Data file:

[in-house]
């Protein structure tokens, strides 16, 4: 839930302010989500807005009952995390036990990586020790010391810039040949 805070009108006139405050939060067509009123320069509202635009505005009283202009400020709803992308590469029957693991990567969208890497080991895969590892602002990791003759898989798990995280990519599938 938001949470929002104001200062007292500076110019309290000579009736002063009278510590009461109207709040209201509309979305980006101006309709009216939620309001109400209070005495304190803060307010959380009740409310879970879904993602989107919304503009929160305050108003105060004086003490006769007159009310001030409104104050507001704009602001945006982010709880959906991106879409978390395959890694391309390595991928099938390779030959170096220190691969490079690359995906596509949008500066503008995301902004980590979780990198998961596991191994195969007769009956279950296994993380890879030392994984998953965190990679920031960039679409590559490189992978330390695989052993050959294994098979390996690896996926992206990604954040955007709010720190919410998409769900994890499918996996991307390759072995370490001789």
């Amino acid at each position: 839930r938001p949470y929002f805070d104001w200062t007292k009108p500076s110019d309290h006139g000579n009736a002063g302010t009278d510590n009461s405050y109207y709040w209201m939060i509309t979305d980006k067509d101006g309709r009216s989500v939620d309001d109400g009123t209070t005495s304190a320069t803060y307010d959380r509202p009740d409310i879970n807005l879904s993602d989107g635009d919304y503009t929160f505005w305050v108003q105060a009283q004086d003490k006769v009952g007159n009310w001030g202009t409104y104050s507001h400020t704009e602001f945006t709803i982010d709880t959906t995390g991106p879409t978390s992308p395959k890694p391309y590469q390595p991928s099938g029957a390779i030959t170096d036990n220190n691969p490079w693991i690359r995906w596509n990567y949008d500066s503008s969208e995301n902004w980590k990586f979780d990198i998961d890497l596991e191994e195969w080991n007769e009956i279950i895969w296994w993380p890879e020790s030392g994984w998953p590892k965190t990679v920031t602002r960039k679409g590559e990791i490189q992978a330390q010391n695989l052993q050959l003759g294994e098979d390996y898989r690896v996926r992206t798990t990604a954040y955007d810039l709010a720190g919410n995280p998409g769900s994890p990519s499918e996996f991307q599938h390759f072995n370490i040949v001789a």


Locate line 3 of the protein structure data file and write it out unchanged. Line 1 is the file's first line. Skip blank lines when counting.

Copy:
């Amino acid at each position: 839930r938001p949470y929002f805070d104001w200062t007292k009108p500076s110019d309290h006139g000579n009736a002063g302010t009278d510590n009461s405050y109207y709040w209201m939060i509309t979305d980006k067509d101006g309709r009216s989500v939620d309001d109400g009123t209070t005495s304190a320069t803060y307010d959380r509202p009740d409310i879970n807005l879904s993602d989107g635009d919304y503009t929160f505005w305050v108003q105060a009283q004086d003490k006769v009952g007159n009310w001030g202009t409104y104050s507001h400020t704009e602001f945006t709803i982010d709880t959906t995390g991106p879409t978390s992308p395959k890694p391309y590469q390595p991928s099938g029957a390779i030959t170096d036990n220190n691969p490079w693991i690359r995906w596509n990567y949008d500066s503008s969208e995301n902004w980590k990586f979780d990198i998961d890497l596991e191994e195969w080991n007769e009956i279950i895969w296994w993380p890879e020790s030392g994984w998953p590892k965190t990679v920031t602002r960039k679409g590559e990791i490189q992978a330390q010391n695989l052993q050959l003759g294994e098979d390996y898989r690896v996926r992206t798990t990604a954040y955007d810039l709010a720190g919410n995280p998409g769900s994890p990519s499918e996996f991307q599938h390759f072995n370490i040949v001789a």